Chapter 7: The Fair at Pollan
The cow-park was down at a place still called Garraí an Chladaigh, and the sheep were kept in a field behind that called Áit an Aonaigh. I often heard of a man who used to come with a horse and cart with sweets and things, and on his way he kept shouting and singing: “Tá mé ag teacht, tá mé ag teacht go h-Aonach na bPollan [Im coming, Im coming to the fair of Poilan].
All the old people had a song, too, about a boy who promised his mother hed do all the turns about the house, if shed let him go to the fair of Pollan:
Colonel McNeill was a bad man who lived at Binnion. He was a Scotsman. He died in 1709. He likely got Binnion after the Reformation or after the Battle of the Boyne. I heard my father saying it was people by the name of Toland who were driven out of Binnion when it was taken over by McNeill. My father was at Cam fair one cold day in winter, and there was an old Malin fisherman taking shelter from a shower beside him. So my father remarked to him that this was a day for a topcoat. The old man said if his people had their rights, it wasnt one but two or three topcoats he could have, for it was his people who owned Binnion in the old days. He was the name of Toland from Ardmalin.
This Colonel McNeill had a very bad name and always kept a band of henchmen or yeomen about him, who helped him to evict tenants and seize girls and persecute the people. Some of them were from Crossconnell, and some from Binnion.
There was an old woman called Máiread Dhubh who lived in a sod house in Bunacrick moss with her four children. She caught salmon during the summer-time to make a living and always went into the river and caught them with her hands. One day she was in the river down at Clochwan when McNeill and his men came on her, and with their swords and bayonets they kept her in the water till she was drowned. A Tanderagee  man was going home from the Keelogs mill with a load of meal, and Máiread Dhubh called on him to save her but he drove on, and they say that Máiread cursed him and said the day would come when there wouldnt be one of his name in Tanderagee.
I heard that story told another way, where a man called Dochartach Mór na dTulcha was said to have killed Máiread Dhubh and that it wasnt McNeill at all.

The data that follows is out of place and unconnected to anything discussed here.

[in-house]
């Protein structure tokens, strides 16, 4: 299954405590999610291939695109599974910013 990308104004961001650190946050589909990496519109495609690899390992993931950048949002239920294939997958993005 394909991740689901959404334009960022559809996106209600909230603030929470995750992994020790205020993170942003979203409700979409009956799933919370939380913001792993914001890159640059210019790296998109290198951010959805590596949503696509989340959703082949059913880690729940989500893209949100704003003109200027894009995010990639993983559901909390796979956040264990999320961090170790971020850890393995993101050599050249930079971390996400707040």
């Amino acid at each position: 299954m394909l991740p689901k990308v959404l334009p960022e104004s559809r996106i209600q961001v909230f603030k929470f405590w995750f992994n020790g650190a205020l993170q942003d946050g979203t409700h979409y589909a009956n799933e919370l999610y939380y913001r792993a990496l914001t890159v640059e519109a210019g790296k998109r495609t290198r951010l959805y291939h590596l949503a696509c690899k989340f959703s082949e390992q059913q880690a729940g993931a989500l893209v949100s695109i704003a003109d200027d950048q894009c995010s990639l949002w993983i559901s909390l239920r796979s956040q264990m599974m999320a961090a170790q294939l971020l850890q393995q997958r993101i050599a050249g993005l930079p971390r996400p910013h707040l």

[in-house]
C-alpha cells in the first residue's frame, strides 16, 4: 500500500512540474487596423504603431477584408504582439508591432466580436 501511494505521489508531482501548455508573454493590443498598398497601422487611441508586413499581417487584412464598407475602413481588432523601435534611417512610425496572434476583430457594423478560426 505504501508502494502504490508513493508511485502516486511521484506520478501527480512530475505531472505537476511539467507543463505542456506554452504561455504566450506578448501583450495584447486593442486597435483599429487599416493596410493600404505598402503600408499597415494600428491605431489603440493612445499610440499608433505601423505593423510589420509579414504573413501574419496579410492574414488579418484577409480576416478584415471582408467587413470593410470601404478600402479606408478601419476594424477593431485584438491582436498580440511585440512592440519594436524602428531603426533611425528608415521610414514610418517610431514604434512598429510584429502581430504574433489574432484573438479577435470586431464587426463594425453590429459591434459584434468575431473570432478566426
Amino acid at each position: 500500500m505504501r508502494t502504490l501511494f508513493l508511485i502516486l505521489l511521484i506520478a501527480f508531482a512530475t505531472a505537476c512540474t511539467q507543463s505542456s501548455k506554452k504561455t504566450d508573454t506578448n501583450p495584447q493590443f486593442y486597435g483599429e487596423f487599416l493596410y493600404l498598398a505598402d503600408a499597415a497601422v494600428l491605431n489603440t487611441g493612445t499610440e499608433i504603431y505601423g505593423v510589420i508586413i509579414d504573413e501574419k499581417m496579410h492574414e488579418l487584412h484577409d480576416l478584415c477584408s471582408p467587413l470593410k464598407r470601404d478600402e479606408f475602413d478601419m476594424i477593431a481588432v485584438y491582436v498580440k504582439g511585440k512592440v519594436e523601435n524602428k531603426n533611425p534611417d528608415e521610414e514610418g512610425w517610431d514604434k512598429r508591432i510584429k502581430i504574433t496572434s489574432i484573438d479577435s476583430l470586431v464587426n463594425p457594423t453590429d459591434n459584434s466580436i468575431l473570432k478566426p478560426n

Another time there was a funeral of some young woman who hadnt pleased Colonel McNeill. When they were carrying the coffin round Teampall Deas, McNeill and his men held up the funeral and took the lid off the coffin and put their swords through her. There was a girl about Crossconnell, too, and one night McNeills men came to seize her, but she got out of bed and made up the side of Rachtan and got away on them.
Some of the women who had children to him got a rood of ground for their support. There was one of these roods in Cortnahinson, and some about Ballyliffin and different parts of the parish. The Ballyliffin Hotel is built on one of McNeills roods. Some of his descendants were known in my young days, but I think they are all died out by now.
It was a common thing for women from the lower side of the parish to gather on the Binnion and Annagh hills and curse McNeill.
McNeill used to attend the fair of Pollan with,his henchmen and pick out the best looking girl at the fair and carry her off to Binnion. One June fair they were taking a girl over the hill to Binnion, and when they were crossing behind Ardagh, Séimí Airis McCole heard her screaming and calling for help. Séimí was a mentioned man with the stick. He was hanging on a pot of potatoes at the time, so he called: Cá bhfuil mo bhataigín [Where is my baton]? and grabbed his stick and made out and jumped hedges and ditches till he overtook them about Mullach and fell to them with the stick till the girl got away.
Another fair of Pollan, a fine looking girl from Urris came in with her three brothers over through Annagh. When McNeill and his men went to seize the girl, she blew a birler, a kind of a  whistle she carried, and it was heard all over the green. The brothers knew their sisters whistle and came to the rescue in time to save her. I heard, too, of a girl from Meentiagh Glen who went there for the first time. McNeill got his eye on her and arranged with her to meet him at six oclock and that hed leave her home on horseback. Some friends of hers warned her about the sort of a man he was and advised her to leave the fair at once and get home as hard as she could. She cut up through Tornabratly and over the side of Crockaughrim and got away home that way.
Things got so bad at the finish-up that some of the Ardagh men attacked McNeill one night at a place called Gallach in Annagh Hill, and felled him with a stone on the head, and Eoin Airis McCole castrated him with an old hook. His henchmen carried him home, and he lay for days before he died. The doctor maintained he would have recovered only for the blow on the head. I heard that the night he died he tore the side wall out of the house when the devil took him. The old people always said he was buried in the house at Binnion standing up, and that the corner where he is buried is built up. But there is a tombstone in the old churchyard at the corner facing Binnion with his name on it.
All the old people round this parish had a song about Pollan fair called “Pléaráca na bPollan [Pollan Revels]”. Many a time I heard it sung. It was made by a brother of Dean ODonnell. He was Denis ODonnell and died in 1778. Dean ODonnell was parish priest here about two hundred years ago, before the Bráthair na Dumhcha. This is the song as far as I remember.
[End of chap.]